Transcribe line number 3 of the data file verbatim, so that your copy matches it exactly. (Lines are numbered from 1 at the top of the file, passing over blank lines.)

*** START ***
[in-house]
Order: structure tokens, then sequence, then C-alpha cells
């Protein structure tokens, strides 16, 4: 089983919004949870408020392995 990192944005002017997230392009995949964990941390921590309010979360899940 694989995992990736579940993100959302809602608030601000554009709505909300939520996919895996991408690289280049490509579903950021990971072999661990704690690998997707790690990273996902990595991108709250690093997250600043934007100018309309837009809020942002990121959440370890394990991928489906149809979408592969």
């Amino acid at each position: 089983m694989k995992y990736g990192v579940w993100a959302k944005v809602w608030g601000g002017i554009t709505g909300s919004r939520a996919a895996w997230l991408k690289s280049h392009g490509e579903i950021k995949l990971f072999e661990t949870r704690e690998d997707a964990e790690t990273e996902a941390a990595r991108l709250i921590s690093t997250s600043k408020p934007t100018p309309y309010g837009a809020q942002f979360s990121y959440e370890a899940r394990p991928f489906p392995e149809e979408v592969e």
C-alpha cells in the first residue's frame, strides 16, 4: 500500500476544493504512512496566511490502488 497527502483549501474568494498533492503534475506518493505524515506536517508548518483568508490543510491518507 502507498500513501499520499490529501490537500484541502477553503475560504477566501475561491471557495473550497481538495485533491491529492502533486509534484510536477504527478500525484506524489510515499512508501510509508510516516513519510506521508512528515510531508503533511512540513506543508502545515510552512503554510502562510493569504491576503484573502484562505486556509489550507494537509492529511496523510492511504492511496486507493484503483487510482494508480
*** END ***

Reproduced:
């Protein structure tokens, strides 16, 4: 089983919004949870408020392995 990192944005002017997230392009995949964990941390921590309010979360899940 694989995992990736579940993100959302809602608030601000554009709505909300939520996919895996991408690289280049490509579903950021990971072999661990704690690998997707790690990273996902990595991108709250690093997250600043934007100018309309837009809020942002990121959440370890394990991928489906149809979408592969």